Things May Look Good, But Are They Clear?

Because I travel regularly, I have developed systems and rules to quickly check for life’s  essentials (wallet, phone, earbuds and keys) by assigning them each to a pocket. In hotel rooms, plugs, cables and toiletries all have their assigned place. Rental cars have rules about armrest storage and what is allowed to be in the backseat. My one travel goal is, essentially, to never leave anything behind. And so far, my systems and rules have worked… except last month at Catalyst.

I left my beloved, 8 year old, pair of glasses in my hotel room in Atlanta… they never made it out of my bag when I unpacked. I remember seeing them in their proper spot, next to my contact case on the hotel bathroom counter, but never held them again. A few weeks ago, after about 5 calls to the hotel, I gave in and got a new pair.

Then a strange thing happened… when I put on my new glasses, the world changed.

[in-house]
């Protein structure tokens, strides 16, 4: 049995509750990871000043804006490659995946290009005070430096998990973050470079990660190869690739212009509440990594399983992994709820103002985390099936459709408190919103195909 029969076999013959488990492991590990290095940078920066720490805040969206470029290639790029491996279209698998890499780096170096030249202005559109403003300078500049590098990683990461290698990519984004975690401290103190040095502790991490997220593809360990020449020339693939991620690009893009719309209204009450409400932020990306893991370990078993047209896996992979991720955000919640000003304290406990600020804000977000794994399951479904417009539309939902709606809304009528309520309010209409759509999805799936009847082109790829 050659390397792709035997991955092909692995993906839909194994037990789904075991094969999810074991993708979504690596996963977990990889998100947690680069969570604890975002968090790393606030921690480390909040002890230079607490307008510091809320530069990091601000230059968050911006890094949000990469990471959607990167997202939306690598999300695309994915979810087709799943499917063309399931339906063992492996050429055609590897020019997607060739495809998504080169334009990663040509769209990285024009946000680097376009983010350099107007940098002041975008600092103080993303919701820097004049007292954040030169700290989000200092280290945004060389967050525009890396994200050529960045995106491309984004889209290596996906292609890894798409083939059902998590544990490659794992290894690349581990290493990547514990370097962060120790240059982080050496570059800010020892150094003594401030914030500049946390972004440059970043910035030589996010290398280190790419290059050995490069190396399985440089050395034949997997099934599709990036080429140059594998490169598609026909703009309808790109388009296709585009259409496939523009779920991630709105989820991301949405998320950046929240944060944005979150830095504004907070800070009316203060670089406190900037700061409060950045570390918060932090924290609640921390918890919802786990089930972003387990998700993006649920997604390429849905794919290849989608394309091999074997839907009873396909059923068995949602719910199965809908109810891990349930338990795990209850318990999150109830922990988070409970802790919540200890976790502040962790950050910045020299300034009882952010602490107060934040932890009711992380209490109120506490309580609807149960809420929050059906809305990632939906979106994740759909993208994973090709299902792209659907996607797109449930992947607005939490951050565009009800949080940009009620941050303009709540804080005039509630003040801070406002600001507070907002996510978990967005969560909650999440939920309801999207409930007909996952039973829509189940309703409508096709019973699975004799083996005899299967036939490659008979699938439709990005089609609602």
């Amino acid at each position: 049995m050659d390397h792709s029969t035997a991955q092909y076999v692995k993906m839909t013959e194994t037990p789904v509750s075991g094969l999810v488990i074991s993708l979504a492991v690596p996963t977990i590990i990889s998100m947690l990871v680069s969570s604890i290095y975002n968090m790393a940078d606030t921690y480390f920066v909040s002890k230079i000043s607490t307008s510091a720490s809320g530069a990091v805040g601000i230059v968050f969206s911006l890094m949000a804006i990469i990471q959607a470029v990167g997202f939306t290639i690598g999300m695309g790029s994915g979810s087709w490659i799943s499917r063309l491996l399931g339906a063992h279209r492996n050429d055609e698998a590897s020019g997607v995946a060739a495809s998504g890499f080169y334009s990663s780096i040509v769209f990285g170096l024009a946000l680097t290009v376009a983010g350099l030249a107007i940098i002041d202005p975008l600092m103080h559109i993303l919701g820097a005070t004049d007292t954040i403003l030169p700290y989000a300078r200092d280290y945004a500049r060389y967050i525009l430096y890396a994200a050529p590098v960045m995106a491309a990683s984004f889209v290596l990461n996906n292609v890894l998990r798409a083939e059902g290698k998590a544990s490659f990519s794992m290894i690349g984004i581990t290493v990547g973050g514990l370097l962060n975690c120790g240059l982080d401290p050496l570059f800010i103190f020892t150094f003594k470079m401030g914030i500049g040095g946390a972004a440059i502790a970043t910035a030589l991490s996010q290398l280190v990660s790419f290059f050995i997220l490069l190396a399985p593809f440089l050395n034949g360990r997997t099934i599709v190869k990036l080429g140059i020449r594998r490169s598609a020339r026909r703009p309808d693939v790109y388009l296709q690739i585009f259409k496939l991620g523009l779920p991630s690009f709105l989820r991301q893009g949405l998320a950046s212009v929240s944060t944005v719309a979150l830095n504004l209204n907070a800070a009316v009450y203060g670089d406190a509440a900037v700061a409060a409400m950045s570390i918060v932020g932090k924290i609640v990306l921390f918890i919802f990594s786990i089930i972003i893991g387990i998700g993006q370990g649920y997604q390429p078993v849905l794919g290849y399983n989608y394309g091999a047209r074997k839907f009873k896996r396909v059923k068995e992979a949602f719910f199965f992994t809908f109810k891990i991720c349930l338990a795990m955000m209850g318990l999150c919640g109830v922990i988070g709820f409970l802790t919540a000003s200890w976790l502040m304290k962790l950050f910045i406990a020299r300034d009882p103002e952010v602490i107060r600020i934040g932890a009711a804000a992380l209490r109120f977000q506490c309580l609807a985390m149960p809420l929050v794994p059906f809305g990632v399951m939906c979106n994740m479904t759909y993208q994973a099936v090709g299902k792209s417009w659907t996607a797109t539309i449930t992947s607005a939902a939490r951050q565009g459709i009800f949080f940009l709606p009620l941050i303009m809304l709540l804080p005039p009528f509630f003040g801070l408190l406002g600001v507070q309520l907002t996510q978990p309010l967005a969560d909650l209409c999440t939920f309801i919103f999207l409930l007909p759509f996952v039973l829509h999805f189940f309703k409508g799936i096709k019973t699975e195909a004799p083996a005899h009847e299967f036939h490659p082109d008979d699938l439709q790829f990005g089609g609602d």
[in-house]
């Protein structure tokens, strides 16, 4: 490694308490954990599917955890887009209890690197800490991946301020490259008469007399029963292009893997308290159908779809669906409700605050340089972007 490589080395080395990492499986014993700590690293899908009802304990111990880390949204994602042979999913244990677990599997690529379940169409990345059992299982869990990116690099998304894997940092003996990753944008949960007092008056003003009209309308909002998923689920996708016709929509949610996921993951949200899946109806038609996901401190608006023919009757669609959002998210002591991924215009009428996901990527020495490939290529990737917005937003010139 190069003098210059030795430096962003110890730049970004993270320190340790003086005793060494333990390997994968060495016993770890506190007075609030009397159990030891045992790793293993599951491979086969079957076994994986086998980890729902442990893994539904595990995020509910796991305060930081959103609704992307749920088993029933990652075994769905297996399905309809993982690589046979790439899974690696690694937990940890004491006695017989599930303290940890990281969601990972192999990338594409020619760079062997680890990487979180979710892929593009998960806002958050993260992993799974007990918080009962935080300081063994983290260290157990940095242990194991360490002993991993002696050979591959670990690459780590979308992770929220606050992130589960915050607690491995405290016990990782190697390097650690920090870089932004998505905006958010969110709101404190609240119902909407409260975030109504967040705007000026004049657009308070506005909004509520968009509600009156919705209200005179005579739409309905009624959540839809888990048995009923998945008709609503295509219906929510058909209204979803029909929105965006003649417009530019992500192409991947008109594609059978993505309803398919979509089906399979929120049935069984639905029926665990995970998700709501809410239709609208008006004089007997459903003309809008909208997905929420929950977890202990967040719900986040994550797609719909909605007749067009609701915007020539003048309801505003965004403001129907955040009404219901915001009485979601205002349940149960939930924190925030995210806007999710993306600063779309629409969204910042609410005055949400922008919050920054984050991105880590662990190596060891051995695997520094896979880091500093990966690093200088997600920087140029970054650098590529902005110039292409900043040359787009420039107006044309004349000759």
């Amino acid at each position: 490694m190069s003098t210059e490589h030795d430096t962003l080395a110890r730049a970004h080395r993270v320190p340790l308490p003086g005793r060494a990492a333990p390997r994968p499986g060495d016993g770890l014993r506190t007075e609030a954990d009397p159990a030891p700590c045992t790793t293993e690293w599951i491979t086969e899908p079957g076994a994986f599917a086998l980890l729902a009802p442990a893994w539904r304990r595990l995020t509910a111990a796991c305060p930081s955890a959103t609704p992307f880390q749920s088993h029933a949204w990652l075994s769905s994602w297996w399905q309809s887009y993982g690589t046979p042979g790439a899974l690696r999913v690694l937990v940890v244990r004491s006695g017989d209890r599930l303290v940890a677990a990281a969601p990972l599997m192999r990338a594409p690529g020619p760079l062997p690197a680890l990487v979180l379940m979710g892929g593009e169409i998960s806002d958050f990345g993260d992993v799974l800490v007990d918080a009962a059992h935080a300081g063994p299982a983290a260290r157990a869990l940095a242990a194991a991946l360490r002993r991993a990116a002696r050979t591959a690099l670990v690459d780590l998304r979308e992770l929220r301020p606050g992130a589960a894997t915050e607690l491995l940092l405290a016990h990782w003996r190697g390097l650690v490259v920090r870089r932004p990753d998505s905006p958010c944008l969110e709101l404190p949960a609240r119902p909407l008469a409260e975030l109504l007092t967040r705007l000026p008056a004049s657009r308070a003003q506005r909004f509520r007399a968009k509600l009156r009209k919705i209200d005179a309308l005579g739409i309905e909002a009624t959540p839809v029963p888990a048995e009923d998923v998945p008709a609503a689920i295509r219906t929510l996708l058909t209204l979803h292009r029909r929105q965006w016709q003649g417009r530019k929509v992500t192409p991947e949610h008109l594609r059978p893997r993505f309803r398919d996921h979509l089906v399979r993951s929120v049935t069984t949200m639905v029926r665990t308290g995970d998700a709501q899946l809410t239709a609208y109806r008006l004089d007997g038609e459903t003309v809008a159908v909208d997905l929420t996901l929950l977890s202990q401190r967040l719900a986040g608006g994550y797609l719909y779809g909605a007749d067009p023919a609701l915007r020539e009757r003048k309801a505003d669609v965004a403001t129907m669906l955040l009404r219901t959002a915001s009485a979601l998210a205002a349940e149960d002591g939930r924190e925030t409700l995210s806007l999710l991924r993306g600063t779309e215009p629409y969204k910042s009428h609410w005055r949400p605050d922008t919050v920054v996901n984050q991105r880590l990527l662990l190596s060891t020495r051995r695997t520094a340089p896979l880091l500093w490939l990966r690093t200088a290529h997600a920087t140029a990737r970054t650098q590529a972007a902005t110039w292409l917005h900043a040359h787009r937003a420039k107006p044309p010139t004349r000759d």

Objects have a new found crispness.

Colors seem a bit more vibrant.

Trees in the distance are more defined.

Traffic signs and advertisements become readable noticeably sooner.

The distance at which I need to hold a book is now variable, not fixed.

As it turns out, my eyesight has changed over the past few years, and I also require a slight difference in my strength for glasses as opposed to contacts. I had been living on an old prescription and over time, my perception of the world had adjusted.

If not for my optometrist and her set of tools, “this-one-or-this-one” questions and techniques to assess, analyze and adjust my vision, I would continue to fail to see things as they actually are. And worse yet, I would still need to be right up on a road sign before I could clearly see the needed turn coming, greatly diminishing my decision making ability.

The truth is, every church and organization needs a vision checkup on a regular basis. The problem is, that leaders adjust to seeing through their current and aging “prescription.” They fail to account for changing needs of what it actually looks like to make disciples. Every input measure used, attendance, budget and operations, can appear fine, yet in reality, not be what God has created or intended them to be. In most cases, until a crisis or loss occurs, needed change will not.

How about your organization or church? When was your last vision check-up? 

You might be surprised at what you have been missing.

A few places to begin a clarity check-up are: assessing your Vision Frame, downloading the Church Unique Visual Summary or starting a clarity conversation.